Center for Multiscale Theory and Simulation



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The six-paneled figure above illustrates the basic paradigm used by the CMTS for multiscale simulation. Clicking on the figure panels will bring up individual pages where you can learn more about various aspects of the research at the CMTS.

In biological, and many other systems, changes on a very small scale often lead to dramatic large-scale rearrangements. For example, in actin, the hydrolysis of ATP affects the conformation of the actin protein and that in turn changes the stability of actin filaments and networks, driving cell motility. Understanding these couplings between scales is challenging because the simulation tools that we use to understand each level of resolution are very different. In multiscale simulations, the objective is to link together these different levels of resolution using a rigorous theoretical foundation so that we can understand the function of biological systems across multiple scales.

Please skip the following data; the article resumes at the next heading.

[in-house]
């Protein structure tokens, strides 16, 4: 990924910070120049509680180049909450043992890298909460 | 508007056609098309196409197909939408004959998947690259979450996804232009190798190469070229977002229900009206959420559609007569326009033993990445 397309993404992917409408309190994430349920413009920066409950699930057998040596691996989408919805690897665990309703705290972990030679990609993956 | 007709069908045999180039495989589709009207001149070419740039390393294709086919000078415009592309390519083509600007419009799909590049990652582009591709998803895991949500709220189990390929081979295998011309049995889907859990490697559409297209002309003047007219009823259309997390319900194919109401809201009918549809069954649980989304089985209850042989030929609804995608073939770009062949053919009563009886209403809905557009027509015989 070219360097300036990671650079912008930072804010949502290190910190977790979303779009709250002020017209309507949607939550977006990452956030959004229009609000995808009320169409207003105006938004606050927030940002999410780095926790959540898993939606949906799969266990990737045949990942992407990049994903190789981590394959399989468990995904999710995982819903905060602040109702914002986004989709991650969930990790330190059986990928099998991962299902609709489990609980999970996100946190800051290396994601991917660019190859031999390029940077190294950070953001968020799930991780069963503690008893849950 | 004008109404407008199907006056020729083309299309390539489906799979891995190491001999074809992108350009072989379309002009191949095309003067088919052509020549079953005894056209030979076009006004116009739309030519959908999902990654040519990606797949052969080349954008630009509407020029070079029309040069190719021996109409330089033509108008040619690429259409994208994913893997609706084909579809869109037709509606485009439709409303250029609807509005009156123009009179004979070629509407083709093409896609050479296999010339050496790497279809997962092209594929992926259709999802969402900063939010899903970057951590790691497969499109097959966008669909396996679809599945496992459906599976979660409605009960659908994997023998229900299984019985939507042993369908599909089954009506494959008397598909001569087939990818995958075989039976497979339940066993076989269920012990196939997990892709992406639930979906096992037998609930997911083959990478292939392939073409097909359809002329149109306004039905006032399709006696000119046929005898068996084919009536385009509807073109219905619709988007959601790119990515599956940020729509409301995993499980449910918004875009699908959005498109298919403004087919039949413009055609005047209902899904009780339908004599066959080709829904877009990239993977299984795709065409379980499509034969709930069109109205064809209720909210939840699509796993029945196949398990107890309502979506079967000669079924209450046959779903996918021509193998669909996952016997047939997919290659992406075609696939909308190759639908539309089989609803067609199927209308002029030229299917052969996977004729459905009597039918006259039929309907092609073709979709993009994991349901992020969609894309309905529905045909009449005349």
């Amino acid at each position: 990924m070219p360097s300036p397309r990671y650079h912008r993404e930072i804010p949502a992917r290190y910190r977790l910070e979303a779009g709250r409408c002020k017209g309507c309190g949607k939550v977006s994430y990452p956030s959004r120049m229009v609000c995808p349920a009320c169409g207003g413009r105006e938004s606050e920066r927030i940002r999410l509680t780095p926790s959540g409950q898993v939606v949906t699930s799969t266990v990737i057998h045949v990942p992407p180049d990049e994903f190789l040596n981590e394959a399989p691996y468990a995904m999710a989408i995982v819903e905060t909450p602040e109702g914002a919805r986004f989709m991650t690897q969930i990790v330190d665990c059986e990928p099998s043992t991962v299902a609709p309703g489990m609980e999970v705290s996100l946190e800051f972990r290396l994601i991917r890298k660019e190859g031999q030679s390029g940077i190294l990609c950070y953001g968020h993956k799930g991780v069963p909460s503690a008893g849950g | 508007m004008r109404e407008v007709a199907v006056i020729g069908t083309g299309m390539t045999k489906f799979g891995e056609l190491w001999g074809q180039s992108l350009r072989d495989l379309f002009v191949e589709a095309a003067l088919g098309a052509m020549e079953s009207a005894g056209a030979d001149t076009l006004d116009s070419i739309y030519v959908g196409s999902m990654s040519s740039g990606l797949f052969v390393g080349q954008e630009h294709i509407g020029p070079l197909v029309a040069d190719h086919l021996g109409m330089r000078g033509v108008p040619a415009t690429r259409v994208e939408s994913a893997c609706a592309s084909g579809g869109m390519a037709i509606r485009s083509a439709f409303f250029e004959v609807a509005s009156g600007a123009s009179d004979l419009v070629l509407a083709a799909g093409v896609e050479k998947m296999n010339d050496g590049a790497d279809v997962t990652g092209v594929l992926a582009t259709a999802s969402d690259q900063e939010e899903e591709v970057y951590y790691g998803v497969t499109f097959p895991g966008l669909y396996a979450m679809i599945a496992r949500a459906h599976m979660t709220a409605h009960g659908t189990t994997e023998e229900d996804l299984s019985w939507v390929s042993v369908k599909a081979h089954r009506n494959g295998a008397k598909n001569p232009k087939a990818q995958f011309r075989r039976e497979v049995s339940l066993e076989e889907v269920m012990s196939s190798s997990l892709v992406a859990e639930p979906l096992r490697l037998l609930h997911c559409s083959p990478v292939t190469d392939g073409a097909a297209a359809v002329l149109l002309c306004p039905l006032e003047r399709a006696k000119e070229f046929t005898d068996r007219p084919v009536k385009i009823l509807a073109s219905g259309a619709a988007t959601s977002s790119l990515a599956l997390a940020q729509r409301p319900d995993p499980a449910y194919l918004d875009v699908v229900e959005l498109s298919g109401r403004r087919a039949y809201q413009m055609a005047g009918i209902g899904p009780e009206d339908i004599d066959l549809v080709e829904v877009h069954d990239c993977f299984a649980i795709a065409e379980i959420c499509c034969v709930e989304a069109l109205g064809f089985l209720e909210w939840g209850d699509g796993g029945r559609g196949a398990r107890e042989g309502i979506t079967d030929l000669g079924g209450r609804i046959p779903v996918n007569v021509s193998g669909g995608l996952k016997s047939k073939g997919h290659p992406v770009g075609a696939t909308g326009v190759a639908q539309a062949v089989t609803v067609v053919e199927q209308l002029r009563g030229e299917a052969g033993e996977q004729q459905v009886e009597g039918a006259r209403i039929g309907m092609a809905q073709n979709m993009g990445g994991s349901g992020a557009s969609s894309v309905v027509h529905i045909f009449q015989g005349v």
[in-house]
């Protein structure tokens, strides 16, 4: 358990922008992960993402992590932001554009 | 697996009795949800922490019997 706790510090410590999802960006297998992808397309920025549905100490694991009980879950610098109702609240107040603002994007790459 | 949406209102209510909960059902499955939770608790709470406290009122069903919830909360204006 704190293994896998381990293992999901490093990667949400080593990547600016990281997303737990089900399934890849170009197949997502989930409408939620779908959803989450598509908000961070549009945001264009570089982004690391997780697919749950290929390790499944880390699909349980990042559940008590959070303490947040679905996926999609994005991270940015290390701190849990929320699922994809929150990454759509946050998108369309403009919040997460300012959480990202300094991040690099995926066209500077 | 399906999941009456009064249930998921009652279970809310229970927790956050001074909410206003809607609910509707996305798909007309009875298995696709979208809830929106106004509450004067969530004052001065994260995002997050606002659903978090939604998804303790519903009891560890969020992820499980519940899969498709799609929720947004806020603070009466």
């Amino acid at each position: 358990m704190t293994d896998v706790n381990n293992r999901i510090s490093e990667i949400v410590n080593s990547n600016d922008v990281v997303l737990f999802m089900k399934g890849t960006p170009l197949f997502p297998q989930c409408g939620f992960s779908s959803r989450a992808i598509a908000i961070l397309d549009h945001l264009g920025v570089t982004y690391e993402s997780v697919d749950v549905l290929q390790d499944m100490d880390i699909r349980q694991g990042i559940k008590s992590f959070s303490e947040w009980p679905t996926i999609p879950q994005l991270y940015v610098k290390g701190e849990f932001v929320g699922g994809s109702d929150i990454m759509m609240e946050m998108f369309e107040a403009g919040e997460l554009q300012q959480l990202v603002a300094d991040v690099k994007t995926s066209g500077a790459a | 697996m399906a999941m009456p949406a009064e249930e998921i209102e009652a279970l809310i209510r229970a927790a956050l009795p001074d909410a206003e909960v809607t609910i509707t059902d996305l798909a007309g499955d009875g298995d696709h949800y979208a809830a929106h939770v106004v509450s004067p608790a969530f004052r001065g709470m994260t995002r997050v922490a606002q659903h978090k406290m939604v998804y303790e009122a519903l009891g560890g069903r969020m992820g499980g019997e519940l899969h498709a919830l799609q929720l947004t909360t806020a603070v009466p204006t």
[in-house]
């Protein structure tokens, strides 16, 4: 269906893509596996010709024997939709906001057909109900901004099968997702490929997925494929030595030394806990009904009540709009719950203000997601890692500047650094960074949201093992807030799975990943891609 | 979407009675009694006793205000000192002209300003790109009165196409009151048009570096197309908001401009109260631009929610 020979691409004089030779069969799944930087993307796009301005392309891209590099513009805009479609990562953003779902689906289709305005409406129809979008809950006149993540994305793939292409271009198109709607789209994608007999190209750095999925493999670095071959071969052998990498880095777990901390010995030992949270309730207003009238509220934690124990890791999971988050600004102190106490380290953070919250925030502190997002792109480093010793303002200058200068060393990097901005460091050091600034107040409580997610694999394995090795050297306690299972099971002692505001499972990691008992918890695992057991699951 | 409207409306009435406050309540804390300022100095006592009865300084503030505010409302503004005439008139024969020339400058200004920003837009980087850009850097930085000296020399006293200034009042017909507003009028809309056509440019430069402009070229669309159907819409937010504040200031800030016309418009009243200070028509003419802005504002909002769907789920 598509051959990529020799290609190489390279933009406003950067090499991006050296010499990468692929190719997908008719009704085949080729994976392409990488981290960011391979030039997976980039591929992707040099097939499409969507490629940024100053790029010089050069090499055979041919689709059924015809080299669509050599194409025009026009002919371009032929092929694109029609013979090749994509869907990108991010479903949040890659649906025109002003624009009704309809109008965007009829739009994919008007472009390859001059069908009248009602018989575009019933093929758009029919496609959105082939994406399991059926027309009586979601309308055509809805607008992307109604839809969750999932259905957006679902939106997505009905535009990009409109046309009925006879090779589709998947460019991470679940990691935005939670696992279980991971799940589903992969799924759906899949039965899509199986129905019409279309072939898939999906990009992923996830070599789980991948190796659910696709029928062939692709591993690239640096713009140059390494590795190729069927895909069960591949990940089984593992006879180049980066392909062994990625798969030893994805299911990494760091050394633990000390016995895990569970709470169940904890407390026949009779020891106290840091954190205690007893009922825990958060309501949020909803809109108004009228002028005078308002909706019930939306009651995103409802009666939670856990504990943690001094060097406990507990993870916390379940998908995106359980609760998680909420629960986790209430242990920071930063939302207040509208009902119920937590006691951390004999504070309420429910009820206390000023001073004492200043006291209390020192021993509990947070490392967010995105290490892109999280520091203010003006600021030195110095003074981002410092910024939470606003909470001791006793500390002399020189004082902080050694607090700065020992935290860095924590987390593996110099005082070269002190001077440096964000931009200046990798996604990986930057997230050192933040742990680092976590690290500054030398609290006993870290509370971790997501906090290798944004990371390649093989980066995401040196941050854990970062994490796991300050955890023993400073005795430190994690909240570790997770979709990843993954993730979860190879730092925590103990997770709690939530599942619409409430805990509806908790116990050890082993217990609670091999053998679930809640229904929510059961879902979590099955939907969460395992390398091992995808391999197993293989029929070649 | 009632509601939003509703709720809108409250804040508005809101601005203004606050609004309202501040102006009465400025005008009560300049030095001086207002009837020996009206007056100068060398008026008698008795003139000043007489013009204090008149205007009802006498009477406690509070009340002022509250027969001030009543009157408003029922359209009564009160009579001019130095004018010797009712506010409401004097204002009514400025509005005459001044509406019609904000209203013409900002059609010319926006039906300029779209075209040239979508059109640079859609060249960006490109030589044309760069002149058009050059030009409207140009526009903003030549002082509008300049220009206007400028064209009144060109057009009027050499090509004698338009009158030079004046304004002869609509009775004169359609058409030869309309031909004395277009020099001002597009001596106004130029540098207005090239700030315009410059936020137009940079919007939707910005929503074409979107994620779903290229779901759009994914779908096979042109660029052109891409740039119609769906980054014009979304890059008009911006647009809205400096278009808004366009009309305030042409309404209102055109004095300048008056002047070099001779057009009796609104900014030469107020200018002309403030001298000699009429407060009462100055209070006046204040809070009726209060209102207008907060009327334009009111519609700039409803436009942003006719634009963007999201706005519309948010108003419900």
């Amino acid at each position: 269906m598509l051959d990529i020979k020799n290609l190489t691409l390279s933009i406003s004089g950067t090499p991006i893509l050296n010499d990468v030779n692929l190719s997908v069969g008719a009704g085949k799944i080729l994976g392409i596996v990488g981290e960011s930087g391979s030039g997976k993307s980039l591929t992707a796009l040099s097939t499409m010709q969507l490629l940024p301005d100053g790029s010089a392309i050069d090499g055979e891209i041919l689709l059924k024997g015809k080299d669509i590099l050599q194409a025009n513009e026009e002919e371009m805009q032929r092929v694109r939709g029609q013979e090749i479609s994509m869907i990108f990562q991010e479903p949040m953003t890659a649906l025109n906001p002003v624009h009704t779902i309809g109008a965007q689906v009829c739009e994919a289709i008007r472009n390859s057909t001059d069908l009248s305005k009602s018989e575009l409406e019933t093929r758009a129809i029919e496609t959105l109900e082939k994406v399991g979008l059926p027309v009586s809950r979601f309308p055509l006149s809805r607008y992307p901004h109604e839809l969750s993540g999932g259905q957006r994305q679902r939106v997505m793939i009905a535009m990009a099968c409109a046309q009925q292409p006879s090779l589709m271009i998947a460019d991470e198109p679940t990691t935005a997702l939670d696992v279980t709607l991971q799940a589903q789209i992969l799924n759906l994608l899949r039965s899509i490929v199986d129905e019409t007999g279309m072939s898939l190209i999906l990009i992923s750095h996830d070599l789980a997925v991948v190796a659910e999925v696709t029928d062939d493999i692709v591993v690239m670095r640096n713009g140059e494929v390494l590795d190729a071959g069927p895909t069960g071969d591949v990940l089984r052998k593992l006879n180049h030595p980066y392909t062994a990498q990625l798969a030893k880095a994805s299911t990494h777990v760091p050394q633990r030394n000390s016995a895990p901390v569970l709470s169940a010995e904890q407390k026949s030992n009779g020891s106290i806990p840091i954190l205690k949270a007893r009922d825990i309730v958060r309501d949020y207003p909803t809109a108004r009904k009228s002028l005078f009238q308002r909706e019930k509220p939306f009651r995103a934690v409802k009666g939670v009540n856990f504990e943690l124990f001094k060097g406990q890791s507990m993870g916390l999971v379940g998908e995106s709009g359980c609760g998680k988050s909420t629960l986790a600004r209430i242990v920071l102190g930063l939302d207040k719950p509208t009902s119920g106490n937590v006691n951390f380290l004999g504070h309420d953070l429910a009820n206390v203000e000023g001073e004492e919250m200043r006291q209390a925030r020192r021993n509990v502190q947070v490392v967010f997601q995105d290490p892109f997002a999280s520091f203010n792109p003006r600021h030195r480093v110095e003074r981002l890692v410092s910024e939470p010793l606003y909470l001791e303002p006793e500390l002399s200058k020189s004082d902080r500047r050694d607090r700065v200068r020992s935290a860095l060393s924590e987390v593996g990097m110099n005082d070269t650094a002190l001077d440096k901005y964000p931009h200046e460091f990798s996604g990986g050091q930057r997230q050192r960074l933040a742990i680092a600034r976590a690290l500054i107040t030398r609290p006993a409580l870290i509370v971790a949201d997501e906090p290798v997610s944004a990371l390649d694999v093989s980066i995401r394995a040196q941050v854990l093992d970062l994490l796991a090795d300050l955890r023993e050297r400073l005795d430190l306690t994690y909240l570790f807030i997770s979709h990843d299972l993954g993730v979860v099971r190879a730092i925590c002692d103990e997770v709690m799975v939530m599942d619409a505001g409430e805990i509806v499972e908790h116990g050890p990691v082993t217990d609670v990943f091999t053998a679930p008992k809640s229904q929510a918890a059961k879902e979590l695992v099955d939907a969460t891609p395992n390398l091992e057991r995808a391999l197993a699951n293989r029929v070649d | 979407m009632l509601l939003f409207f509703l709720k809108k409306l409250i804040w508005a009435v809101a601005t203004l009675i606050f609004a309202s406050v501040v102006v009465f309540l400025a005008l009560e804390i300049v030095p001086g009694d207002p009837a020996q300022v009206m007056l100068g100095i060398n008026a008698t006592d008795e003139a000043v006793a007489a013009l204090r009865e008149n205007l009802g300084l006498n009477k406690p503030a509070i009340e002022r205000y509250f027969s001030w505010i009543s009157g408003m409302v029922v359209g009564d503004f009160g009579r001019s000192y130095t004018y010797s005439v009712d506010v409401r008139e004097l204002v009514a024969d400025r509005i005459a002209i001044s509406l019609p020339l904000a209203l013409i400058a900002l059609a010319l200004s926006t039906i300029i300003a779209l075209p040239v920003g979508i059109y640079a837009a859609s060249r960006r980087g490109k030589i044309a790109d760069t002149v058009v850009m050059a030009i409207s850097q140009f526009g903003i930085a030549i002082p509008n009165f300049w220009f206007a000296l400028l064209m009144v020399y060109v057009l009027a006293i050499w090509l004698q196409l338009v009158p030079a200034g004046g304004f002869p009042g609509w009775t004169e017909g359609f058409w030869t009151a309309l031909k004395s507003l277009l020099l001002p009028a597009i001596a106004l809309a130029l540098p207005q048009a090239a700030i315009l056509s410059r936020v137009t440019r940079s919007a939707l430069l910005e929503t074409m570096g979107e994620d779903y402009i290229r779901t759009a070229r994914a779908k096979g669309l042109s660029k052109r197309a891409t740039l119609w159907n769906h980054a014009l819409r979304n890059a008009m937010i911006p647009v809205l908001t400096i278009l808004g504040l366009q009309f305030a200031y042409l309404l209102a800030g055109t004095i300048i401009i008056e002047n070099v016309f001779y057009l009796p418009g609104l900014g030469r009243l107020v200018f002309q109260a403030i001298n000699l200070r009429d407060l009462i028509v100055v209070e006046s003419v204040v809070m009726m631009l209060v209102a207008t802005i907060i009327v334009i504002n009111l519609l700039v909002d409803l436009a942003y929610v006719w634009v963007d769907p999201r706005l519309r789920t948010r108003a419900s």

The Center for Multiscale Theory and Simulation (CMTS) is pioneering the development of transformative theoretical and computational methodologies that couple atomistic, coarse-grained and mesoscopic level descriptions of complex biological, and other soft matter systems in order to describe a variety of phenomena. The entire set of procedures outlined in the six-paneled figure above describes the paradigm used by the CMTS, and can be iterated to improve a “first-pass” ultra coarse-grained (UCG) model. CMTS, in collaboration with members of the Computation Institute (CI) at the University of Chicago, is developing a novel cyber-infrastructure tool through the creation of a computational workbench that will facilitate both members of the center and external users to perform multiscale modeling of biological, and other soft matter systems. When completed, this workbench will provide an integrated system for running MD simulations, pre-processing and post-processing the corresponding input and output files, uploading, storing and downloading the results of simulations, and visualizing and comparing computational and experimental results.